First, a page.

We live in a world where all too many people purposefully contribute to the harm of other human beings either by action or inaction. Most violence emerges with some kind of rationale to legitimize its use. Based on his work with extremely violent offenders, the psychiatrist James Gilligan argues that even the most seemingly pointless acts of violence still have some justification in the perpetrator’s mind.
Supposedly rational uses of violence like warfare and capital punishment follow their own self-conscious logic. At the core of this logic rests a commitment to the necessity of retribution. When the moral order is violated by wrongdoing, ‘justice’ requires revenge.
Throughout the world, religiously-based violence draws heavily on the logic of retribution—think of the struggles in Northern Ireland, the Israel/Palestine conflict, and the Sri Lankan civil war. The legitimacy of retribution is also a common cultural reference point in the United States, but where does it come from? In the U.S., it links directly to a particular brand of Christian theology. Deeply ingrained in the religious consciousness of the United States is the belief that retribution is God’s will.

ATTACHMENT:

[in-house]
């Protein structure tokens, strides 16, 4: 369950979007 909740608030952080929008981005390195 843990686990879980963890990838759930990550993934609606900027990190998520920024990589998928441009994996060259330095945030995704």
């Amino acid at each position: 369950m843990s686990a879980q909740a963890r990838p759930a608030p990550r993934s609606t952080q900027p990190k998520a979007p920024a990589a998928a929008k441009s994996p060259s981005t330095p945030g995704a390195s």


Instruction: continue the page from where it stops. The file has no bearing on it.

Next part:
According to the logic of retribution, holiness governs God’s behavior. As a holy God, God cannot stand to be in the presence of impurity—of human sin. Human beings invariably violate that holiness because all of us are sinners. God is bound to respond to sin with punishment, because to forgive would violate God’s holiness. Compassion without satisfaction is not possible for God in this tradition.
God takes human sin with the utmost seriousness. Our sins are profound. Due to the extremity of these offenses, God can only relate to human beings if there is death of extraordinary profundity on the human side to restore the balance. This happens through the enormity of the death of God’s own son, Jesus Christ, whose own powerful holiness may balance out the un-holiness of humanity.